Michael Dell lends support to bid for Everton Football Club

Texan Mick set to become honorary blue Scouser if winning bid hits back of the net

Forget AI PCs or AI servers, tech titan Michael Dell is reportedly backing a takeover bid for Everton football club from two prospective owner fans.

MSD Partners – Dell's family office used to oversee his finances – has agreed to support wealthy biz blokes Andy Bell and George Downing should current Everton owner Farhad Moshiri agree to a period of exclusivity to close the deal.

Bell, who founded stockbroker AJ Bell, and property magnate Downing, have already invested £50 million ($63.5 million) of their cash pile into the Merseyside-based football club, which was founded in 1878. Everton seemed destined to be sold to Miami-based creditor 777 Partners for £550 million ($700 million) but that transaction collapsed at the end of last month.

This paved the way for other interested parties to get involved, including MSP Sports Capital in addition to the Dell-backed Bell and Downing consortium. It is felt that Dell's presence has lended their negotiations more credibility, according to The Times.

The money on the table from the two entrepreneurs is understood to be sufficient to give Everton a short term funding boost during any exclusivity agreement, and talks are said to be at an advanced stage.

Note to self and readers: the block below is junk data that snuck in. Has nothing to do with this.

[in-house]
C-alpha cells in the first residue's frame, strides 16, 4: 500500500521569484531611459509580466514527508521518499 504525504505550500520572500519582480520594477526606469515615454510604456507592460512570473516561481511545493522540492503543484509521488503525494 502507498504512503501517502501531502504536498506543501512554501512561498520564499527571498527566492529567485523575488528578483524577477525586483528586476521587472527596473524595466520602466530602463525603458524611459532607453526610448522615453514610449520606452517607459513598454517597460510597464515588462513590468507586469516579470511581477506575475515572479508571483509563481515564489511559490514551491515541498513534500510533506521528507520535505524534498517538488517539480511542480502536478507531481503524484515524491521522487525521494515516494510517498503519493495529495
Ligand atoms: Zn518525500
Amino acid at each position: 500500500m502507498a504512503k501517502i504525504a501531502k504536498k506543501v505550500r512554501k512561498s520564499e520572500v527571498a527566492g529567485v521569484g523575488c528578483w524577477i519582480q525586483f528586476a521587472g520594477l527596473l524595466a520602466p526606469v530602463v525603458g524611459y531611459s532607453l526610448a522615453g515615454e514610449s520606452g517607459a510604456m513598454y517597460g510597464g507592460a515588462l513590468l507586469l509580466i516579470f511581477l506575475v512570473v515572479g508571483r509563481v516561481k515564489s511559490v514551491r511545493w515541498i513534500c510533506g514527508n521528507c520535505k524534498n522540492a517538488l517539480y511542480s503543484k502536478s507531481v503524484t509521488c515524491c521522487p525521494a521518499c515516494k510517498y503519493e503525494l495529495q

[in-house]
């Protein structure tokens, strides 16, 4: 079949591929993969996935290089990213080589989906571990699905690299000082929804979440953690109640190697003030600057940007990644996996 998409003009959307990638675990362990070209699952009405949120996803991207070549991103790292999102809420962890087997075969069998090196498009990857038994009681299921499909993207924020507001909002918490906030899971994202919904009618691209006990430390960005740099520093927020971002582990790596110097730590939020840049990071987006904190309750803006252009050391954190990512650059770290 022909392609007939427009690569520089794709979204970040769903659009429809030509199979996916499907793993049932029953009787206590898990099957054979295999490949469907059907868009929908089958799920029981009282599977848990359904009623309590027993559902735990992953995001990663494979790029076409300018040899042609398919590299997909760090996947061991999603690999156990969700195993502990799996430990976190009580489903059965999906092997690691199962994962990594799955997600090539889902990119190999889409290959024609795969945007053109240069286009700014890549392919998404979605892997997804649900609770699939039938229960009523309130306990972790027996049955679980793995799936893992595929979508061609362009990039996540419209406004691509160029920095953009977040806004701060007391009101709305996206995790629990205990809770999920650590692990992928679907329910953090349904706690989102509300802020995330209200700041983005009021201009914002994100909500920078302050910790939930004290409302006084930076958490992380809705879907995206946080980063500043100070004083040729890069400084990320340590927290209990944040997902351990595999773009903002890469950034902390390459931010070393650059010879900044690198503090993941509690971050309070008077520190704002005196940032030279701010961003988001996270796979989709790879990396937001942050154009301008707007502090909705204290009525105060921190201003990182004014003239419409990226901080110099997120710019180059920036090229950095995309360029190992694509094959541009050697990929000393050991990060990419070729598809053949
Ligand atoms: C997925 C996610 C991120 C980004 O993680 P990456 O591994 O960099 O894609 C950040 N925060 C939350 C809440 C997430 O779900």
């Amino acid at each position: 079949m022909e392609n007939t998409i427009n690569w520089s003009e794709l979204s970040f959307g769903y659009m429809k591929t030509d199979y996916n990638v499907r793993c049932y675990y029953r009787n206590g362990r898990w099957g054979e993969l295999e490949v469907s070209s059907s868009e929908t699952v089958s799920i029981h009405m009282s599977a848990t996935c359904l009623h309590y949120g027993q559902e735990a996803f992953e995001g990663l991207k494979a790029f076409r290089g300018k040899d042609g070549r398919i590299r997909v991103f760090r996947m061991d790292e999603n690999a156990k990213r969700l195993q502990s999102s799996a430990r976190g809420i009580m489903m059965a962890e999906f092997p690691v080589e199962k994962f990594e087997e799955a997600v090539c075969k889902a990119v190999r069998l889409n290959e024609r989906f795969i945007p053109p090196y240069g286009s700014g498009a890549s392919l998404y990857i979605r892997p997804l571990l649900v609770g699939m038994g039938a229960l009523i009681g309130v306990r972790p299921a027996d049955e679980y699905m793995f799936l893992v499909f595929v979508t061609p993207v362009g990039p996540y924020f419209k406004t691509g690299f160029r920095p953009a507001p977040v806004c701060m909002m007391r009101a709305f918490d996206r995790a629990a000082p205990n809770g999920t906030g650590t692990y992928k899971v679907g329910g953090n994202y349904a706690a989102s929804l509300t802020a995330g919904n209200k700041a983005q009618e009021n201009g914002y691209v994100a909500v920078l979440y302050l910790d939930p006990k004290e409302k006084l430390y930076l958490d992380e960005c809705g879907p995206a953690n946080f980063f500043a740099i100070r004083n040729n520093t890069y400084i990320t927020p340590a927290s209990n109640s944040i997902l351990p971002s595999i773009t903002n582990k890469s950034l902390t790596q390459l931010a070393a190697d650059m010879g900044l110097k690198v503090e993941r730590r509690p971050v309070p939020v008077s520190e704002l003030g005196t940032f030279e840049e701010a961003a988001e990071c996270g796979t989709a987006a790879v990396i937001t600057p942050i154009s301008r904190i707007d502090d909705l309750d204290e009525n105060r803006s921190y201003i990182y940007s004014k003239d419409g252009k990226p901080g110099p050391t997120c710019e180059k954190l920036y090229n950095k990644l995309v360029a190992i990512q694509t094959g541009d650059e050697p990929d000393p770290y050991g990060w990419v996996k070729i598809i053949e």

This isn't the the first time Mick D has coughed loans for soccer football clubs in England: he previously loaned cash to Burnley, West Bromwich Albion, Sunderland, Southampton, and Derby County.

Dell, who launched his now sprawling business empire in 1984 with $1,000, is worth $124 billion, at least a according to Bloomberg's Billionaires Index. If correct this means he is the world's tenth richest person.

In the year ended February 2, 2024, Dell Technologies generated $102.3 billion in revenue, down 14 percent year-on-year, and a net profit of $2.422 billion.

The company has benefited from the wave of AI hype sweeping the industry as Dell is selling heavy duty computing gear to train and run models.

The share price has soared in the past 12 months, peaking in May at $179.21, up from $74.79. Even though we're in the middle of inflated expectations for AI, a bubble that could burst if returns from the tech are not realized, it's a damn sight more stable than running a football club.

The preening stars of the game command eye-watering transfer fees and wages, and even then success is not guaranteed. Perhaps in this respect it is not that different to the AI industry, filled with rock star techies that are complaining of no longer being able to lead a normal life due their touch with fame. ®

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